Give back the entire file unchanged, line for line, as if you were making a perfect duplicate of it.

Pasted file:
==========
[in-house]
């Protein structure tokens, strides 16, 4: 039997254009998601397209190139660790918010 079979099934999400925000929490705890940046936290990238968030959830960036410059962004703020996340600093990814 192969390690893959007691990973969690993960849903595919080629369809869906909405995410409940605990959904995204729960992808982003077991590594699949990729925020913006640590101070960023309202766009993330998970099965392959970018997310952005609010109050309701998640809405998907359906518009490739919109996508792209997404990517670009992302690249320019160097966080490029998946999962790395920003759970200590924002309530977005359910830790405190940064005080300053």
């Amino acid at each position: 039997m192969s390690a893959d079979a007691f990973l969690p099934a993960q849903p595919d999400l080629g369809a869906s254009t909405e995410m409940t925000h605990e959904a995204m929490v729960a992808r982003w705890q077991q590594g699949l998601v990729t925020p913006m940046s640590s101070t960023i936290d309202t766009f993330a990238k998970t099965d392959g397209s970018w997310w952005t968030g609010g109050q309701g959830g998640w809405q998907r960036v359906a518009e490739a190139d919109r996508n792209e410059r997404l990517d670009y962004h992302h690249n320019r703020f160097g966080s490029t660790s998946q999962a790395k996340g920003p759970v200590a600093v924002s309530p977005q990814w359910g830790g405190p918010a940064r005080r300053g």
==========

[in-house]
């Protein structure tokens, strides 16, 4: 039997254009998601397209190139660790918010 079979099934999400925000929490705890940046936290990238968030959830960036410059962004703020996340600093990814 192969390690893959007691990973969690993960849903595919080629369809869906909405995410409940605990959904995204729960992808982003077991590594699949990729925020913006640590101070960023309202766009993330998970099965392959970018997310952005609010109050309701998640809405998907359906518009490739919109996508792209997404990517670009992302690249320019160097966080490029998946999962790395920003759970200590924002309530977005359910830790405190940064005080300053």
């Amino acid at each position: 039997m192969s390690a893959d079979a007691f990973l969690p099934a993960q849903p595919d999400l080629g369809a869906s254009t909405e995410m409940t925000h605990e959904a995204m929490v729960a992808r982003w705890q077991q590594g699949l998601v990729t925020p913006m940046s640590s101070t960023i936290d309202t766009f993330a990238k998970t099965d392959g397209s970018w997310w952005t968030g609010g109050q309701g959830g998640w809405q998907r960036v359906a518009e490739a190139d919109r996508n792209e410059r997404l990517d670009y962004h992302h690249n320019r703020f160097g966080s490029t660790s998946q999962a790395k996340g920003p759970v200590a600093v924002s309530p977005q990814w359910g830790g405190p918010a940064r005080r300053g």